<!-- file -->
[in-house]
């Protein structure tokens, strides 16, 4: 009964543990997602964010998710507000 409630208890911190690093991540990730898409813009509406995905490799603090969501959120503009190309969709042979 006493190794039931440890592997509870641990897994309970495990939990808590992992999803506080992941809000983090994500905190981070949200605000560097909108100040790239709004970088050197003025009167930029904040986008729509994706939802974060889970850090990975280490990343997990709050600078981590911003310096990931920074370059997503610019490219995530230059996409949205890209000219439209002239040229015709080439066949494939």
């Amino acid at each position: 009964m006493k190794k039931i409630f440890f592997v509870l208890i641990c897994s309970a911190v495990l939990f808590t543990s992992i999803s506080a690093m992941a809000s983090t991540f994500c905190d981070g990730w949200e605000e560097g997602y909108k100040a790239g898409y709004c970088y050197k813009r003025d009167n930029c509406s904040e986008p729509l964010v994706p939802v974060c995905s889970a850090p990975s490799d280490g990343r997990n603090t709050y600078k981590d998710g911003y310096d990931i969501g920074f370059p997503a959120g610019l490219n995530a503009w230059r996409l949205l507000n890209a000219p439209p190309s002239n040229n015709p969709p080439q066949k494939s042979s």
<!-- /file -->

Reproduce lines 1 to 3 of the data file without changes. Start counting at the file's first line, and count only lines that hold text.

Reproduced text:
[in-house]
């Protein structure tokens, strides 16, 4: 009964543990997602964010998710507000 409630208890911190690093991540990730898409813009509406995905490799603090969501959120503009190309969709042979 006493190794039931440890592997509870641990897994309970495990939990808590992992999803506080992941809000983090994500905190981070949200605000560097909108100040790239709004970088050197003025009167930029904040986008729509994706939802974060889970850090990975280490990343997990709050600078981590911003310096990931920074370059997503610019490219995530230059996409949205890209000219439209002239040229015709080439066949494939």
């Amino acid at each position: 009964m006493k190794k039931i409630f440890f592997v509870l208890i641990c897994s309970a911190v495990l939990f808590t543990s992992i999803s506080a690093m992941a809000s983090t991540f994500c905190d981070g990730w949200e605000e560097g997602y909108k100040a790239g898409y709004c970088y050197k813009r003025d009167n930029c509406s904040e986008p729509l964010v994706p939802v974060c995905s889970a850090p990975s490799d280490g990343r997990n603090t709050y600078k981590d998710g911003y310096d990931i969501g920074f370059p997503a959120g610019l490219n995530a503009w230059r996409l949205l507000n890209a000219p439209p190309s002239n040229n015709p969709p080439q066949k494939s042979s």